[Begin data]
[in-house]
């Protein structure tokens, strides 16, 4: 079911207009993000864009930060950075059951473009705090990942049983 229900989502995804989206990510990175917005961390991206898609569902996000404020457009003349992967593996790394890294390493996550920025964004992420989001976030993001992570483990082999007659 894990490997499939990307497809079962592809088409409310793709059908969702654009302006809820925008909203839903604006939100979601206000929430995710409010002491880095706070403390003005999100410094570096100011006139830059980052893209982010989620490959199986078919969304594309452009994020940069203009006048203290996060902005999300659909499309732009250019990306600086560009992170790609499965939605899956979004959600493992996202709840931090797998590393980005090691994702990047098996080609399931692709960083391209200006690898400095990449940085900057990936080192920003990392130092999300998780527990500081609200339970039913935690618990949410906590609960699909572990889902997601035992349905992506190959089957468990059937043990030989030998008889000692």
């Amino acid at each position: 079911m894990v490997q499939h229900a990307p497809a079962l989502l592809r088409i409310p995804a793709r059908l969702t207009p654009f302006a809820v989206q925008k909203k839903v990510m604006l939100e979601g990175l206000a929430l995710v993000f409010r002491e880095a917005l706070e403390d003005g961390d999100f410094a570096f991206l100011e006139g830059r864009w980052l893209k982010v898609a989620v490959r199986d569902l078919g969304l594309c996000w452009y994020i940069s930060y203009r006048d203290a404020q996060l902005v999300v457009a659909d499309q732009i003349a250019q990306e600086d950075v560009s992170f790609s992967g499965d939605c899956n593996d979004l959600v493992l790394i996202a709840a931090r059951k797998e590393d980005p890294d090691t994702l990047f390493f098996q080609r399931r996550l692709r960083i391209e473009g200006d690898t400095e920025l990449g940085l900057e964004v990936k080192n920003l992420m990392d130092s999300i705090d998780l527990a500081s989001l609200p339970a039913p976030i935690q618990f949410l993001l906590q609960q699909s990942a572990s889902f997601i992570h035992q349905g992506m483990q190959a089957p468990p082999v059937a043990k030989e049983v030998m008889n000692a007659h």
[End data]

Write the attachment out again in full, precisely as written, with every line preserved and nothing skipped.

[in-house]
């Protein structure tokens, strides 16, 4: 079911207009993000864009930060950075059951473009705090990942049983 229900989502995804989206990510990175917005961390991206898609569902996000404020457009003349992967593996790394890294390493996550920025964004992420989001976030993001992570483990082999007659 894990490997499939990307497809079962592809088409409310793709059908969702654009302006809820925008909203839903604006939100979601206000929430995710409010002491880095706070403390003005999100410094570096100011006139830059980052893209982010989620490959199986078919969304594309452009994020940069203009006048203290996060902005999300659909499309732009250019990306600086560009992170790609499965939605899956979004959600493992996202709840931090797998590393980005090691994702990047098996080609399931692709960083391209200006690898400095990449940085900057990936080192920003990392130092999300998780527990500081609200339970039913935690618990949410906590609960699909572990889902997601035992349905992506190959089957468990059937043990030989030998008889000692």
């Amino acid at each position: 079911m894990v490997q499939h229900a990307p497809a079962l989502l592809r088409i409310p995804a793709r059908l969702t207009p654009f302006a809820v989206q925008k909203k839903v990510m604006l939100e979601g990175l206000a929430l995710v993000f409010r002491e880095a917005l706070e403390d003005g961390d999100f410094a570096f991206l100011e006139g830059r864009w980052l893209k982010v898609a989620v490959r199986d569902l078919g969304l594309c996000w452009y994020i940069s930060y203009r006048d203290a404020q996060l902005v999300v457009a659909d499309q732009i003349a250019q990306e600086d950075v560009s992170f790609s992967g499965d939605c899956n593996d979004l959600v493992l790394i996202a709840a931090r059951k797998e590393d980005p890294d090691t994702l990047f390493f098996q080609r399931r996550l692709r960083i391209e473009g200006d690898t400095e920025l990449g940085l900057e964004v990936k080192n920003l992420m990392d130092s999300i705090d998780l527990a500081s989001l609200p339970a039913p976030i935690q618990f949410l993001l906590q609960q699909s990942a572990s889902f997601i992570h035992q349905g992506m483990q190959a089957p468990p082999v059937a043990k030989e049983v030998m008889n000692a007659h």